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A Grid-based solution for management and analysis of microarrays in distributed experiments

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BMC Bioinformatics20078 (Suppl 1) :S7

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Several systems have been presented in the last years in order to manage the complexity of large microarray experiments. Although good results have been achieved, most systems tend to lack in one or more fields. A Grid based approach may provide a shared, standardized and reliable solution for storage and analysis of biological data, in order to maximize the results of experimental efforts. A Grid framework has been therefore adopted due to the necessity of remotely accessing large amounts of distributed data as well as to scale computational performances for terabyte datasets. Two different biological studies have been planned in order to highlight the benefits that can emerge from our Grid based platform. The described environment relies on storage services and computational services provided by the gLite Grid middleware. The Grid environment is also able to exploit the added value of metadata in order to let users better classify and search experiments. A state-of-art Grid portal has been implemented in order to hide the complexity of framework from end users and to make them able to easily access available services and data. The functional architecture of the portal is described. As a first test of the system performances, a gene expression analysis has been performed on a dataset of Affymetrix GeneChip® Rat Expression Array RAE230A, from the ArrayExpress database. The sequence of analysis includes three steps: (i) group opening and image set uploading, (ii) normalization, and (iii) model based gene expression (based on PM/MM difference model). Two different Linux versions (sequential and parallel) of the dChip software have been developed to implement the analysis and have been tested on a cluster. From results, it emerges that the parallelization of the analysis process and the execution of parallel jobs on distributed computational resources actually improve the performances. Moreover, the Grid environment have been tested both against the possibility of uploading and accessing distributed datasets through the Grid middleware and against its ability in managing the execution of jobs on distributed computational resources. Results from the Grid test will be discussed in a further paper.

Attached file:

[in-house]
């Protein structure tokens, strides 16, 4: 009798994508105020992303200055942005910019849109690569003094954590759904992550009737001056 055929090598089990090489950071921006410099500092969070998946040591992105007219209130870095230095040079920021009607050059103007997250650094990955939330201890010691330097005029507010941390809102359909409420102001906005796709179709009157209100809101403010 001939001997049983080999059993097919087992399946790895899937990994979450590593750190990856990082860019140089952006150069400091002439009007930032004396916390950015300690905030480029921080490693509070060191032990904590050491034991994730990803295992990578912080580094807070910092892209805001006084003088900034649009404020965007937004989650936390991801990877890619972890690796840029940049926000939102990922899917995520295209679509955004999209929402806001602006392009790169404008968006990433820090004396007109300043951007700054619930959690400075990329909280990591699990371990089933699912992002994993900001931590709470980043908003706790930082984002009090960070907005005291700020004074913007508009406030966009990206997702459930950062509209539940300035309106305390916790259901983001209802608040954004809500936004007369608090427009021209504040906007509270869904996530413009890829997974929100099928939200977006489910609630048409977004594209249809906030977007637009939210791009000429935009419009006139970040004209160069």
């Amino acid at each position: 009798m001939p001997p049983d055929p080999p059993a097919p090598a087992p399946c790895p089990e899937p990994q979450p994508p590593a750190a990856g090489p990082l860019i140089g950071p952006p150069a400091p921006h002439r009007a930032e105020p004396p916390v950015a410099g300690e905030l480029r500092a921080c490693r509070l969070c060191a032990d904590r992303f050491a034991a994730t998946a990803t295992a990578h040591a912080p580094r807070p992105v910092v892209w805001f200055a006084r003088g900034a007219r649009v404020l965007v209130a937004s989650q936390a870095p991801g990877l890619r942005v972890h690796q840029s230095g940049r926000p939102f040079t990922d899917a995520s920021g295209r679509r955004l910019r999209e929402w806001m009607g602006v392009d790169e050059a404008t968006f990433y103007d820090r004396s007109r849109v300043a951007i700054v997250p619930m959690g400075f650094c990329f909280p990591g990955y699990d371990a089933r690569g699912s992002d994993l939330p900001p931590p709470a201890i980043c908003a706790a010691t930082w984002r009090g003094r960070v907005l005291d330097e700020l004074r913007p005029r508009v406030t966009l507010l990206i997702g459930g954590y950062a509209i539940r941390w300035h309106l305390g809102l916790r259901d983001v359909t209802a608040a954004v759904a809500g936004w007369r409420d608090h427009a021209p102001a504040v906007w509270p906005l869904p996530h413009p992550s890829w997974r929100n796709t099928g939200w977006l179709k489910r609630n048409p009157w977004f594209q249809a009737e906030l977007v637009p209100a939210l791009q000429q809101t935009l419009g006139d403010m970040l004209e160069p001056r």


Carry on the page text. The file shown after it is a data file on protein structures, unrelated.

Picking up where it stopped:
• Execution Time
  • Human Umbilical Vein Endothelial Cell
  • Grid Environment
  • Grid Infrastructure
  • Human Umbilical Vein Endothelial Cell Cell


It is well known that genomics and proteomics experiments are associated with various and complex laboratory protocols that need to be described in great detail, regarding substances, procedures and conditions used. The large amount of data generated by these experiments requires extensive computational efforts to be interpreted and to produce accurate and biologically consistent predictions. For these reasons, exploitation of gene expression data is fully dependent on the availability and sharing of (i) large sets of genomic and proteomic data and (ii) advanced statistical analysis tools, both being typically collected by distributed databases and providers, and structured under different standards [1]. Therefore, integrative web based services packages are often used in order to provide biologists and bioinformatics with a set of algorithms and services covering the whole range of steps in microarray data analysis. As measurements from experiments can dramatically range in their accuracy and reproducibility, with increasing emphasis on modelling error information, researchers are used to design experiments with more biological replicates [2]. Statistical processing systems can overcome this problem by widening the amount of data they are able to consider, but very large datasets are required to achieve satisfactory results [3, 4]. However, cost is a strong limit on the size of experiments. As a solution, similar data may be collected across several acquisition facilities, but side conditions associated to experiments must be tracked in order to be able to reproduce or compare different experimental setups [5]. Furthermore, end-users may be provided with different analysis algorithms by different providers, and search tools may be needed to find data and applications. Eventually, data or experimental setups as well as results from experiments may be collected through a user-friendly web interface. To complete this approach, modular and independent applications may be published on a portal, and either single algorithms or a combination of them may be invoked remotely by users, through a workflow strategy [6].